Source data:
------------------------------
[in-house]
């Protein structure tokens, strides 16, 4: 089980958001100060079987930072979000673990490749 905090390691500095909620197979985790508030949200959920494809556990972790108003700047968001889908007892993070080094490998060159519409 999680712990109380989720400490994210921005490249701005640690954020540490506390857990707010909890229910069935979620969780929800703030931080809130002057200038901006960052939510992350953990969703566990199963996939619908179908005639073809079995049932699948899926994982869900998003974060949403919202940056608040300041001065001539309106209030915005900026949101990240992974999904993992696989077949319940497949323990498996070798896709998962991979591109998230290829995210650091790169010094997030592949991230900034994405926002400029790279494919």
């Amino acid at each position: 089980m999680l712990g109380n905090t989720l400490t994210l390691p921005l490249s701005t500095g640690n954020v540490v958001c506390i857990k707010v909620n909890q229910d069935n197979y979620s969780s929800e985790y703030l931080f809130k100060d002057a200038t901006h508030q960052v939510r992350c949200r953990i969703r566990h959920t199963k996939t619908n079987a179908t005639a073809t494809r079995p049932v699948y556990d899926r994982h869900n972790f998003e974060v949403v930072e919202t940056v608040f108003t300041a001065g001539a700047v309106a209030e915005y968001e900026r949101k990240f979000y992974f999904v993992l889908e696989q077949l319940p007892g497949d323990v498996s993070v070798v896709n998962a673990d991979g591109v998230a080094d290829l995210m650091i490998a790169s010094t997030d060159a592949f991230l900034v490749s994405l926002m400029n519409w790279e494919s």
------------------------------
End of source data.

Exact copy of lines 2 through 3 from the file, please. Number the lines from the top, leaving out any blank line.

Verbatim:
């Protein structure tokens, strides 16, 4: 089980958001100060079987930072979000673990490749 905090390691500095909620197979985790508030949200959920494809556990972790108003700047968001889908007892993070080094490998060159519409 999680712990109380989720400490994210921005490249701005640690954020540490506390857990707010909890229910069935979620969780929800703030931080809130002057200038901006960052939510992350953990969703566990199963996939619908179908005639073809079995049932699948899926994982869900998003974060949403919202940056608040300041001065001539309106209030915005900026949101990240992974999904993992696989077949319940497949323990498996070798896709998962991979591109998230290829995210650091790169010094997030592949991230900034994405926002400029790279494919």
């Amino acid at each position: 089980m999680l712990g109380n905090t989720l400490t994210l390691p921005l490249s701005t500095g640690n954020v540490v958001c506390i857990k707010v909620n909890q229910d069935n197979y979620s969780s929800e985790y703030l931080f809130k100060d002057a200038t901006h508030q960052v939510r992350c949200r953990i969703r566990h959920t199963k996939t619908n079987a179908t005639a073809t494809r079995p049932v699948y556990d899926r994982h869900n972790f998003e974060v949403v930072e919202t940056v608040f108003t300041a001065g001539a700047v309106a209030e915005y968001e900026r949101k990240f979000y992974f999904v993992l889908e696989q077949l319940p007892g497949d323990v498996s993070v070798v896709n998962a673990d991979g591109v998230a080094d290829l995210m650091i490998a790169s010094t997030d060159a592949f991230l900034v490749s994405l926002m400029n519409w790279e494919s």